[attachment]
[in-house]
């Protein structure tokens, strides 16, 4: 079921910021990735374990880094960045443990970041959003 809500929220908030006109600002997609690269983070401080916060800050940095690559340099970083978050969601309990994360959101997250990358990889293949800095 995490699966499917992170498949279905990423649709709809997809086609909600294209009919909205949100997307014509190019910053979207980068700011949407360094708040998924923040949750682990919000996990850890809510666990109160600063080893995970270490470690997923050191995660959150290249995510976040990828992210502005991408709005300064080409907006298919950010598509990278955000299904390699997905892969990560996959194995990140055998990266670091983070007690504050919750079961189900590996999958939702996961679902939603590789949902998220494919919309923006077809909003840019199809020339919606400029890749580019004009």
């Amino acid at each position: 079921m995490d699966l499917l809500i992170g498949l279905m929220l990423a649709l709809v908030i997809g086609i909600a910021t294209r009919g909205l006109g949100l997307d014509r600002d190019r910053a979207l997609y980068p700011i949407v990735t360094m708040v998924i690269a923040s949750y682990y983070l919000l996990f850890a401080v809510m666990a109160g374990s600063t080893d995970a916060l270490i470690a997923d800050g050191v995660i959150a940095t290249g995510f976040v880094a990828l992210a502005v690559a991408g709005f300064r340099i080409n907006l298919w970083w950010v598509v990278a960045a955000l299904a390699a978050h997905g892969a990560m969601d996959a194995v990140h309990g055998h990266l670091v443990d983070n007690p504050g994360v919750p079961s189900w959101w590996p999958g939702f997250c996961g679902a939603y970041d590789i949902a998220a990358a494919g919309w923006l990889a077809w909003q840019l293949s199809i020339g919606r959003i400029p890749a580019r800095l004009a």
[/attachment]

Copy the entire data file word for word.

[in-house]
């Protein structure tokens, strides 16, 4: 079921910021990735374990880094960045443990970041959003 809500929220908030006109600002997609690269983070401080916060800050940095690559340099970083978050969601309990994360959101997250990358990889293949800095 995490699966499917992170498949279905990423649709709809997809086609909600294209009919909205949100997307014509190019910053979207980068700011949407360094708040998924923040949750682990919000996990850890809510666990109160600063080893995970270490470690997923050191995660959150290249995510976040990828992210502005991408709005300064080409907006298919950010598509990278955000299904390699997905892969990560996959194995990140055998990266670091983070007690504050919750079961189900590996999958939702996961679902939603590789949902998220494919919309923006077809909003840019199809020339919606400029890749580019004009």
């Amino acid at each position: 079921m995490d699966l499917l809500i992170g498949l279905m929220l990423a649709l709809v908030i997809g086609i909600a910021t294209r009919g909205l006109g949100l997307d014509r600002d190019r910053a979207l997609y980068p700011i949407v990735t360094m708040v998924i690269a923040s949750y682990y983070l919000l996990f850890a401080v809510m666990a109160g374990s600063t080893d995970a916060l270490i470690a997923d800050g050191v995660i959150a940095t290249g995510f976040v880094a990828l992210a502005v690559a991408g709005f300064r340099i080409n907006l298919w970083w950010v598509v990278a960045a955000l299904a390699a978050h997905g892969a990560m969601d996959a194995v990140h309990g055998h990266l670091v443990d983070n007690p504050g994360v919750p079961s189900w959101w590996p999958g939702f997250c996961g679902a939603y970041d590789i949902a998220a990358a494919g919309w923006l990889a077809w909003q840019l293949s199809i020339g919606r959003i400029p890749a580019r800095l004009a």